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and that's one of the reasons now that the germans have a huge problem with the resurgence of extremism in the ranks of the despair of the german army. because the only people who really want to go want to go for the wrong reasons often. so i think this is a much deeper problem that is not just about money, it's about creating a culture and helping people understand why military is, is necessary. and i think that germans have really lost that. i agree, um with matthew, i think in the, in the years after the war it was probably the right decision for germany to take a very low profile militarily. right. and to, to, to basic. and i think the americans in the very willing to protect germany and to have jeremy live on that some freleigh. but now, you know, that's a long time ago. and germany has, in a way just continue to do that because it was convenient because it suited them up in the gym, the population that the public opinion. but things have to change and,
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and the record and the repetition of the bonus was a big issue. because if it were better, if it were like in america, in france, even, you know, then then, then it, it would attract better people a, their bonus. i wouldn't have a problem to recruit people and the problem of extremism which is a real problem. in the bonus, there would probably not be such a problem. and i would like to bring in the historical dimension in this because one of the arguments for not having enough to tyranny is of course would watch it. but if we look at it, who suffer so much where the ukrainians ukraine was, one of the main war theater in world war 2, to partitions. the majority of german funks are by turn force laborer where ukrainians. so i don't see the argument to be valid. and i think we have to really look at the fact this is one of the strange aspects i think of the dynamic between germany and russia is that the germans field is historic debt to the russians. and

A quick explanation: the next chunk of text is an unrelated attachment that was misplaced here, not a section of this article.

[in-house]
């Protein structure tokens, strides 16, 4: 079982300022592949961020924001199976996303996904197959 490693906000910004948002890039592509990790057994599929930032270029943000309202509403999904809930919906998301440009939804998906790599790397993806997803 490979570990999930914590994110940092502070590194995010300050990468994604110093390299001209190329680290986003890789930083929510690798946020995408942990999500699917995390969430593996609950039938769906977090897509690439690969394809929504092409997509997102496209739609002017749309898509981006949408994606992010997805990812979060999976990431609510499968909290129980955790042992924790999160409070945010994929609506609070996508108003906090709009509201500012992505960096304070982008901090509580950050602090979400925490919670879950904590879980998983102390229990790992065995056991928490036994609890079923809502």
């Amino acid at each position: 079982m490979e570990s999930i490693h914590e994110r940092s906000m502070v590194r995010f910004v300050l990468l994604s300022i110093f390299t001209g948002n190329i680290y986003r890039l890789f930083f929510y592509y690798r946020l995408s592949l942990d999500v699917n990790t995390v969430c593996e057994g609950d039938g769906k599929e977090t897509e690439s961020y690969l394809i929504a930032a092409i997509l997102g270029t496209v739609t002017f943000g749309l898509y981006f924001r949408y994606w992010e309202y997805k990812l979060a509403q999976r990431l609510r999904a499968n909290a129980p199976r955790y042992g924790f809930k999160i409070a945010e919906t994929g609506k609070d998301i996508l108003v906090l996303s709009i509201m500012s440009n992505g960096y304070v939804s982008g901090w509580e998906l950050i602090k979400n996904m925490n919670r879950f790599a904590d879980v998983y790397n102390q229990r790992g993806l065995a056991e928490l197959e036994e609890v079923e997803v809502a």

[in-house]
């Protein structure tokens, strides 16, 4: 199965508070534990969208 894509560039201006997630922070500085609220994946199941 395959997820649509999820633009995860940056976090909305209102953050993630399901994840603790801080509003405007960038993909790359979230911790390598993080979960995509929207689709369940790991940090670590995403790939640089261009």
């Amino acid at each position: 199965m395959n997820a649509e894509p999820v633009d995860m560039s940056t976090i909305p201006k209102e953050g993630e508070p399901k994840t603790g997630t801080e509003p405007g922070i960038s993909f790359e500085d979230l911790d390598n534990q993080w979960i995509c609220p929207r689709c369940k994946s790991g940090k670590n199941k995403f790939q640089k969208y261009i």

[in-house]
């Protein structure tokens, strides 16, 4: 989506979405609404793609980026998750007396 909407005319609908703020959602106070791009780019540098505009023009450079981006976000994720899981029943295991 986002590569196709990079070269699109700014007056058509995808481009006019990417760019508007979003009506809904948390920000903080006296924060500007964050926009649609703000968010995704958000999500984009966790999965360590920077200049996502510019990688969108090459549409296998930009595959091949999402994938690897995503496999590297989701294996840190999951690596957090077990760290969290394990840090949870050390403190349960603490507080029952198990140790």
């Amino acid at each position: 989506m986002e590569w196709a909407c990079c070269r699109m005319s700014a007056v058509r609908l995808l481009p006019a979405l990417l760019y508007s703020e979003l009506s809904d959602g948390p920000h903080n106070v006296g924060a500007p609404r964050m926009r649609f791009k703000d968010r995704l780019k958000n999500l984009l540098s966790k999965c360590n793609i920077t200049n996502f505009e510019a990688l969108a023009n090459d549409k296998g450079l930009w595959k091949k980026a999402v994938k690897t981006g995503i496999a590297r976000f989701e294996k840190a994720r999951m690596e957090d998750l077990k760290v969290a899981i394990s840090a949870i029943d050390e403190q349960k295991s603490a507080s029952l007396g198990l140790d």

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this is sort of really infused this entire debate over north stream to the pipeline and, and other issues with russia where the germans said, well, we had this historic debt that we need to honor. and when we, we need to give the russians the benefit of the doubt, but as you say, i think most germans aren't aware that actually more ukrainians died. as a percentage of the total population been russians more bella ruffians died as well . and this is just something that's not discussed here. all germans or europeans, paolo's, power less against putin. i think that they are powerless for the moment. i think they're going to become much more reliant on the united states again as a result of this and all of these discussions in europe about strategic autonomy are going to end very quickly. okay, thank you for stopping it up though. have to leave it out. thanks very much indeed for joining us. and if you've, if we given you plenty of food for thought then to come by next time until i by, by and just
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with ah,
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with who they've had no p 40 for decades. the people of iraq, their country is devastated and there's no end to define how did it comes with key witnesses reveal unprecedented story to they were for the u. s. they knew what the consequences of these sanctions are and they've lied to the world about. it does he
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make it easy that someone could kill his friends and as a fee and so easily was a really you behaved exactly like i've done this year. and the poison spread from their own. ah, less my z with the great documentary series destruction of a nation starts march 4th on d w. a washer. i was hard to let you chuck do. ah.
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with the worst war. since the beginning of the simple truth, russian truth invaded to crate with
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ah ah, this is the w news live from berlin. russian forces closing on key on the 2nd day of vladimir putin is war against ukraine. blasts are heard in the capital and apartment building is here to help. the ukraine says it down to a russian fighter. jet. fighting takes place on multiple fronts with more than 130 civilians reporting killed tens of thousands of civilians fleet, major cities by those who seek or remain seek shelter. president, a lot of the landscape says he's starting to put staying put bothering here, despite calling himself roches. number one.